One feels wholly unwelcome walking down this street in Barangay Don Manuel in Quezon City. Tall, fortress-like concrete walls topped by barbed wire and electrified barriers line both sides of the road, protecting unseen houses from prying eyes and intruders. Driveways and drop-offs are invisible, hidden behind heavy-duty steel gates. Trees and plants are almost nonexistent. There is the occasional clump of weeds growing out of a crack between the sidewalk and the street, and the electric posts that interrupt one’s path on the pavement.
Judging from the cars that come out of the gates, the neighborhood is well to do. And based on the roofs and the second or third-story façades peering over their concrete face shields, the predominant architecture in the area is contemporary Mediterranean and Chinese. The structures are crammed edge to edge on narrow lots, making one wonder how their inhabitants breathe.
Designing an open house at this site was a new challenge for principals Bermejo and partner Benjee Mendoza, which has made a fine practice of designing tropical homes on large lots in verdant valleys with tree-lined streets. But, BAAD Studio has succeeded in creating an oasis of good looks in the middle of this featureless, unfriendly, and ultra-defensive environment.
Façade as gate
Instead of designing a beautiful house and hiding it behind a wall, BAAD created a handsome steel mesh and wood façade, which serves as a three-story ‘gate’ for the home. Opening this façade on the ground floor leads one down a driveway to basement parking. A flight of steps takes alighting passengers up to the living room.
The upper two-thirds of the façade is made with stainless steel wire cloth. It sounds terribly unfriendly, but juxtaposed with the warm brown wood below, the composition is handsome and so much more attractive than its latex-painted concrete neighbors. Louvers made of the same wire cloth emphasize the building’s height and break up the sun’s rays, just as a proper brise soleil should. The louvers provide privacy for the living spaces behind it without hampering ventilation.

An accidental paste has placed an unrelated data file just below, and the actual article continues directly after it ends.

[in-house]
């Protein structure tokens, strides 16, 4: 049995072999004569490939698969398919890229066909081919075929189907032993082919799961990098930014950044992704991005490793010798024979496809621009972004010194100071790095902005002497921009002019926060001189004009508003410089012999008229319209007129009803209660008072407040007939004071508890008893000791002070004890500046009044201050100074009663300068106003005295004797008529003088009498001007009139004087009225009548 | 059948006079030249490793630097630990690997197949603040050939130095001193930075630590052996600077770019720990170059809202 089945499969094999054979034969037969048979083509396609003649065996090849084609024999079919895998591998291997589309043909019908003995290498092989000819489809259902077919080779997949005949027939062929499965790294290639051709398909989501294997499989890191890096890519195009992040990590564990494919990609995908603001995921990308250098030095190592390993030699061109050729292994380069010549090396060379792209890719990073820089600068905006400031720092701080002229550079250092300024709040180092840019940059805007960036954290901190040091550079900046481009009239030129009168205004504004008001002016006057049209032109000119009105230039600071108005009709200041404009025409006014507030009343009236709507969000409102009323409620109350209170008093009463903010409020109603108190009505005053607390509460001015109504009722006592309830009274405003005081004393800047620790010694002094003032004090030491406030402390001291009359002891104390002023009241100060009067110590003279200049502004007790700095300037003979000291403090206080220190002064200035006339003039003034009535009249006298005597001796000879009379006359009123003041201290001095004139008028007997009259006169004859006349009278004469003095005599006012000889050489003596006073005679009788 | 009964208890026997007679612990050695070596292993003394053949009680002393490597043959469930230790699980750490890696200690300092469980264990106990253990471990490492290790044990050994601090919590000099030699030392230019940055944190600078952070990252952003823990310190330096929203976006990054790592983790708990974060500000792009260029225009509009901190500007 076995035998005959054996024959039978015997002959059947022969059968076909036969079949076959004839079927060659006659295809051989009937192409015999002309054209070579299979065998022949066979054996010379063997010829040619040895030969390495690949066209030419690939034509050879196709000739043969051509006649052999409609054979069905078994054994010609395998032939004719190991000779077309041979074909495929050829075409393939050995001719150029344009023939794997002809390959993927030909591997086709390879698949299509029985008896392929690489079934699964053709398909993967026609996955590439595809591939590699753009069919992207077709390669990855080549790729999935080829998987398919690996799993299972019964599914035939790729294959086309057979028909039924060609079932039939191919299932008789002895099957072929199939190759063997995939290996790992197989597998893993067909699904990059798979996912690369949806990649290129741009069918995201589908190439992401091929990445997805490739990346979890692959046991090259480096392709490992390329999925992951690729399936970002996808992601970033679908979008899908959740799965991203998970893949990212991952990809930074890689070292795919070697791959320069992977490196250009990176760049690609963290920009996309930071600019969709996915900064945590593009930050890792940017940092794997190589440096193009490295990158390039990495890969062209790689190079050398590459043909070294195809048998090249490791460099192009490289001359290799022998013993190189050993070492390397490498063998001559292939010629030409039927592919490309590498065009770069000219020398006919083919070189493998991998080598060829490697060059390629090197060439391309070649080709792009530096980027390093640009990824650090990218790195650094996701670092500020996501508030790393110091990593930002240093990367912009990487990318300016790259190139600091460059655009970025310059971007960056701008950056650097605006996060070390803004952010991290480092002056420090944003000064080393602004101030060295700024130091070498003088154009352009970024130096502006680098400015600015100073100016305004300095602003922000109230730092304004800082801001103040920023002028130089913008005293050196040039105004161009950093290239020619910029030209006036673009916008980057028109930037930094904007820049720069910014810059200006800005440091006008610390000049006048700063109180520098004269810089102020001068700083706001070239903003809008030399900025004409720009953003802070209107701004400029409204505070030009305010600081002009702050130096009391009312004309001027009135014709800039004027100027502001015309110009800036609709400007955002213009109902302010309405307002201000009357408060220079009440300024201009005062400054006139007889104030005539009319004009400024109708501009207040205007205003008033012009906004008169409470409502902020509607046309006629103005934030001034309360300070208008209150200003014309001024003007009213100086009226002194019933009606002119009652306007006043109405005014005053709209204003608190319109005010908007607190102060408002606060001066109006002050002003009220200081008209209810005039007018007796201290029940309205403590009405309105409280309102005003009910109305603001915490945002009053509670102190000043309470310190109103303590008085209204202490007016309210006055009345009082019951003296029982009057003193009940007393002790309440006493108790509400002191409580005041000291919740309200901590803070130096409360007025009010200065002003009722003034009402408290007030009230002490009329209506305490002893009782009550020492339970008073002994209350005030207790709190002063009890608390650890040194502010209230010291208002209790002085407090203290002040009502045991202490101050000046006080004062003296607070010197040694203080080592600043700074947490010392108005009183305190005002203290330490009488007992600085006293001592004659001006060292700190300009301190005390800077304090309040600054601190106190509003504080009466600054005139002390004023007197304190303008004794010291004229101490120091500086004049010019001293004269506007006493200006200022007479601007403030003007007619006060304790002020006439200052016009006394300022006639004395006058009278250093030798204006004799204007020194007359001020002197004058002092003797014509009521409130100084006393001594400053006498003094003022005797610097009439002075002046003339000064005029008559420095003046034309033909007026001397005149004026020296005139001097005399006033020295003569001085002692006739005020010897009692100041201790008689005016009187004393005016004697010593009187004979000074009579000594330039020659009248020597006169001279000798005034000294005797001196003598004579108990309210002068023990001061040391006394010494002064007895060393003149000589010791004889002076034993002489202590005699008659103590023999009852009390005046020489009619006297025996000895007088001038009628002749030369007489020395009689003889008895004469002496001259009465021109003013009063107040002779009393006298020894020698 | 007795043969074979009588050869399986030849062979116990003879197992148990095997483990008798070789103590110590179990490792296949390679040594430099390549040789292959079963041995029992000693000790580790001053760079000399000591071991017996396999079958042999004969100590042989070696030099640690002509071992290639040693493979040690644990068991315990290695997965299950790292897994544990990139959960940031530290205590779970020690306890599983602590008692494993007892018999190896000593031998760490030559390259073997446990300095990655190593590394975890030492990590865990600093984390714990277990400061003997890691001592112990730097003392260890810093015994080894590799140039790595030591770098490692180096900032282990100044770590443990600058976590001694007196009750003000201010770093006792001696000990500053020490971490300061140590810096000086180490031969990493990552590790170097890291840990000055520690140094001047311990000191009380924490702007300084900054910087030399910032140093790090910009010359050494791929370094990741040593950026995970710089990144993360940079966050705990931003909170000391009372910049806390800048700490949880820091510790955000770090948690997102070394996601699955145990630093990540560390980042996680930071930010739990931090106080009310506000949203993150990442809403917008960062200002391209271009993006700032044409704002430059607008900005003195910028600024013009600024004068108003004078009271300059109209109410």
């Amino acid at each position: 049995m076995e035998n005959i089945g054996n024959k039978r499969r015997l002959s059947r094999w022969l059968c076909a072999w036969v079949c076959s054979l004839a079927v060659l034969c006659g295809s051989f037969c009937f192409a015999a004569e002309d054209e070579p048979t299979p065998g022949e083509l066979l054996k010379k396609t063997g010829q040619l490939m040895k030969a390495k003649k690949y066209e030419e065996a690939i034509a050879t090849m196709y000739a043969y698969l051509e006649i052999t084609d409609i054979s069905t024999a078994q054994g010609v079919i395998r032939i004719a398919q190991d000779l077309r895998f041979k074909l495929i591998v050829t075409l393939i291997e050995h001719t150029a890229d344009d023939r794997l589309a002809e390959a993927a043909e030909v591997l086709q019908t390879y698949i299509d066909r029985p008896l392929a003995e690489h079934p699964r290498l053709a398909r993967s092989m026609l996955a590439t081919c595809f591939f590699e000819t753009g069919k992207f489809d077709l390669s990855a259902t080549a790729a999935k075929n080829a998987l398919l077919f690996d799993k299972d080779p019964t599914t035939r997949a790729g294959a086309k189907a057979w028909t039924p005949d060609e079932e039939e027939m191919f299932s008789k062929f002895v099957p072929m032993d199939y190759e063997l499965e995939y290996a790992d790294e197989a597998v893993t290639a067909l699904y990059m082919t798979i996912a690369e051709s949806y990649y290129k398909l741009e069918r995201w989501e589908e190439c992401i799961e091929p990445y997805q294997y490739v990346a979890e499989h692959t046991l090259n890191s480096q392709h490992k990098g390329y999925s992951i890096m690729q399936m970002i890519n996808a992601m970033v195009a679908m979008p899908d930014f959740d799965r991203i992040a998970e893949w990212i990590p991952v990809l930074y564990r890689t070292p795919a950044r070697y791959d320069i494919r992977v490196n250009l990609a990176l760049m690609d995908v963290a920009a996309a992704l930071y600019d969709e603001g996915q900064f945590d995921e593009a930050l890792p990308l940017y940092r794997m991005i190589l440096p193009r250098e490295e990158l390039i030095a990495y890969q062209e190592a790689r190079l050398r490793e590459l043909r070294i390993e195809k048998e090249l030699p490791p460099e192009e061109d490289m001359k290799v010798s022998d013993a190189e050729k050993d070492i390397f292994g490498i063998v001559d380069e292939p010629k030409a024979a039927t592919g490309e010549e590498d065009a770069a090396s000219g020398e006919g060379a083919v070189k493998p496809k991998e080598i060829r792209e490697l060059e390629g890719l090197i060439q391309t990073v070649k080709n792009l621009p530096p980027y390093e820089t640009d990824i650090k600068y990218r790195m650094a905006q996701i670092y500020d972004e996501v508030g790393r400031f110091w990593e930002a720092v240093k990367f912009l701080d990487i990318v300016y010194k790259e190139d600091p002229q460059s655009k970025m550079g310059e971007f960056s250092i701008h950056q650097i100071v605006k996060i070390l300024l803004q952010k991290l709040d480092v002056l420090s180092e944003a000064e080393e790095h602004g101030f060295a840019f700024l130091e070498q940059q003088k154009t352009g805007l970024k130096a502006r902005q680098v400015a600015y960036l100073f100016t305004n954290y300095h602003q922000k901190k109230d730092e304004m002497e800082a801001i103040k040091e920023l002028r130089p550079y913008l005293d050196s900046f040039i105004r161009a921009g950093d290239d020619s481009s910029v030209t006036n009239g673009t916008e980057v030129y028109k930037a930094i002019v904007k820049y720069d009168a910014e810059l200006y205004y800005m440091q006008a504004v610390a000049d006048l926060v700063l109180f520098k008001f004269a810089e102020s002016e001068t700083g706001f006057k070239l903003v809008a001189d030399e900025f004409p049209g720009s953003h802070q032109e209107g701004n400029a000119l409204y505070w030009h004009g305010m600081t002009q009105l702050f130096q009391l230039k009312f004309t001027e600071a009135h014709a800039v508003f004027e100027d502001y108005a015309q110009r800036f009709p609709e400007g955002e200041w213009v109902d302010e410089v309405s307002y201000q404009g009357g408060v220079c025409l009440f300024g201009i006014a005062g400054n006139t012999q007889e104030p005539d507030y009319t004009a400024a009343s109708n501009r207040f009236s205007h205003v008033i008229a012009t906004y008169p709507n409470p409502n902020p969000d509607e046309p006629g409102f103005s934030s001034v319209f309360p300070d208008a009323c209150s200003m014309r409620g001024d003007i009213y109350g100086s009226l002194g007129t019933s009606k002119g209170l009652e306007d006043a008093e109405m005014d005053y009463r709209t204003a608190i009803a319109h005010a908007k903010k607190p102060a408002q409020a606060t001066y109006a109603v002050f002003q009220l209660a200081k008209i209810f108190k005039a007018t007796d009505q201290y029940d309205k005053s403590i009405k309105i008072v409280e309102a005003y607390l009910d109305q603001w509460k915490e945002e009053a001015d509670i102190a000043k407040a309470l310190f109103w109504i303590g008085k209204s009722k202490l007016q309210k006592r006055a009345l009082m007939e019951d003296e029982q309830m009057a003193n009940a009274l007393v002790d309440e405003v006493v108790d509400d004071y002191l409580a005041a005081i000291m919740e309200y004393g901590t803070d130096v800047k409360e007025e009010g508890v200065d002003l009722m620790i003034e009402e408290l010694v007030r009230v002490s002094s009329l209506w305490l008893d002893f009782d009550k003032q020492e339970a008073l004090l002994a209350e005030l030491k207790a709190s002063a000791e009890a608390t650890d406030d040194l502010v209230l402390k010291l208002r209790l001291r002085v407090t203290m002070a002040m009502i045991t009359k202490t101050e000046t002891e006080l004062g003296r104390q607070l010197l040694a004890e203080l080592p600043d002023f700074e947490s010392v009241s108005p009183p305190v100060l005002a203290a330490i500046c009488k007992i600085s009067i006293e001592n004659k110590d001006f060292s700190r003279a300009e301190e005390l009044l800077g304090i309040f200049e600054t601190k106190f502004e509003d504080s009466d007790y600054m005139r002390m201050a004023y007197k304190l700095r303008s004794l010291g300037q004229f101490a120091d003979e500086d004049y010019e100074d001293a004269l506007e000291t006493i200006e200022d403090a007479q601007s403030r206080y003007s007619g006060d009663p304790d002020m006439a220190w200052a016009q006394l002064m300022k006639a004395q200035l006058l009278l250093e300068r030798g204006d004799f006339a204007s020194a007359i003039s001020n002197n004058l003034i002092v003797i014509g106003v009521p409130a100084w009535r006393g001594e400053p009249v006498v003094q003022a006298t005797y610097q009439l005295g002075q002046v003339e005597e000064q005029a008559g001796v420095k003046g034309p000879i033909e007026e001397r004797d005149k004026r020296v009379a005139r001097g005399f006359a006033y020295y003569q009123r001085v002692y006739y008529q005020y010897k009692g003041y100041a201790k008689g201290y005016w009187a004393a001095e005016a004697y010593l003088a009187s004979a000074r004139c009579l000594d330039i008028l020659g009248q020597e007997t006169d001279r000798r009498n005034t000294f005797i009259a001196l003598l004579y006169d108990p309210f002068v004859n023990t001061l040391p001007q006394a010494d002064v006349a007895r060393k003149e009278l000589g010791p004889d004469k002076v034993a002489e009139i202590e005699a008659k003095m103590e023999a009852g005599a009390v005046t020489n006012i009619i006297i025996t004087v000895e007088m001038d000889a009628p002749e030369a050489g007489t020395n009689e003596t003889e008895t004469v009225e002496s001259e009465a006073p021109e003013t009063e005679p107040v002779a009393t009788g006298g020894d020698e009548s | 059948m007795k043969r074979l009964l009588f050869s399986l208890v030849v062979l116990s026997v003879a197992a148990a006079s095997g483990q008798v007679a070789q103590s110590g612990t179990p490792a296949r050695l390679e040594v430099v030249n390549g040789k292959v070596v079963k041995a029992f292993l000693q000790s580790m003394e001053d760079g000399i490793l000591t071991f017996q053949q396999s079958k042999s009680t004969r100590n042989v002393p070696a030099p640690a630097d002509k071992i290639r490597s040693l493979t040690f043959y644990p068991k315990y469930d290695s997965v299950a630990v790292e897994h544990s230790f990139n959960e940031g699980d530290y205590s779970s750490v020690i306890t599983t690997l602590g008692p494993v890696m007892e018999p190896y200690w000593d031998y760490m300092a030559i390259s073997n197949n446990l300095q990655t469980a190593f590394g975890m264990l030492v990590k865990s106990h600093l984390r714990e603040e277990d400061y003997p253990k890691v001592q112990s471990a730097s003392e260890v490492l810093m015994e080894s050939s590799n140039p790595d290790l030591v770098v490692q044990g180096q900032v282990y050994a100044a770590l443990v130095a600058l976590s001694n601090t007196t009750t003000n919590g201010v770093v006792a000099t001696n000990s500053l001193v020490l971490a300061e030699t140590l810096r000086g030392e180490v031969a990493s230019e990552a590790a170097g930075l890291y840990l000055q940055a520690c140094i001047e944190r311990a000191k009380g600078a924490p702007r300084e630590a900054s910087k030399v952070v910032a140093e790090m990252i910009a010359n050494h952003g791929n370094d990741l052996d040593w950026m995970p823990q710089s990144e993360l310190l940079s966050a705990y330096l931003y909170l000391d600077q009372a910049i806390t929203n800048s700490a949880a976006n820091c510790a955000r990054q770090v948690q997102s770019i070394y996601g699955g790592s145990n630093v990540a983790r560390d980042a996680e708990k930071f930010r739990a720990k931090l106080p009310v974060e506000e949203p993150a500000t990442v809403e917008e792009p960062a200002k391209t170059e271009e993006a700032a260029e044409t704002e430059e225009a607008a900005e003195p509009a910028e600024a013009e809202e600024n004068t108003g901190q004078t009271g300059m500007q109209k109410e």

Meanwhile, a discreet ‘notch’ on the right side of the façade-gate hides a door. The door opens to a vestibule where a metal Arturo Luz sculpture salutes visitors. From here, one can see, to the left, the driveway descending into the basement. Narrow slits on the gate let light and air pierce through this shadowy space, which feels like a cooling cocoon, coming in from the baking concrete outside. These narrow slits, we later discover, play an essential role in the home’s cross-ventilation.
It is the first such entrance to a home that we have experienced. The vestibule is a transition space that completely shuts out the world outside and, with the sculpture, it tells us about the owners whose home we are about to enter.
To get inside the house from the vestibule, one pushes against the 2.8 by 1.8-meter-wide hardwood front door. On entry, one sees almost the entire length of the ground floor, a 6.87 by 30-meter space, from the living room all the way to the designer kitchen at the end.
Since there is nothing beautiful to look at outside the home, BAAD created a courtyard inside the property, dividing the open house into two elegant, interlinked volumes: the front wing, which holds the living and dining areas on the ground floor, the master bedroom on the second floor, a study and yoga room on the third; and the rear wing, which houses the kitchen on the ground floor, two bedrooms on the second and third floors, and the laundry area on the roof deck.
Wellness through biophilia
We asked Bermejo and Mendoza what core values shape BAAD Studio’s designs. Their immediate answer was wellness, by bringing nature and reminders of nature into the architecture.
The earthy tones, timber flooring, pebble garden, and the raw adobe-clad walls were all chosen to create an intimate and natural ambiance. BAAD looks out too for furniture pieces with organic forms and materials, as well as small details such as employing leather door handles—everything must add up to the feeling of pleasure in being at home, says Mendoza.
“The amount of light, amount of air, and touch values such as the softness and roughness of materials, the robustness, and textures of the walls and floors—all these things put us in touch with nature and make us feel more human,” Bermejo explains.
Form follows openness
BAAD Studio has created an enclosed open house. Concerns about security and privacy have led to a design that protects the home on all four sides. The permeability of two sides allows air to travel horizontally, while the courtyard creates air circulation by convection.
This open house will shape the family in unique ways. It tells them they are safe, and they belong together. Inside this enclosed house, they will enjoy open spaces, allowing them to see each other but keep their privacy when needed; blessing them with open skies when they want to feel the sun and see the stars, but protecting them from Manila’s tropical heat and calamitous rains. And as BAAD Studio hopes, despite being closed off from the world, this house will promote wellness and nudge each member of the family to enjoy nature, whether they realize it or not.
This article first appeared on BluPrint Volume 3 2019. Edits were made for BluPrint online.
Photographed by Ed Simon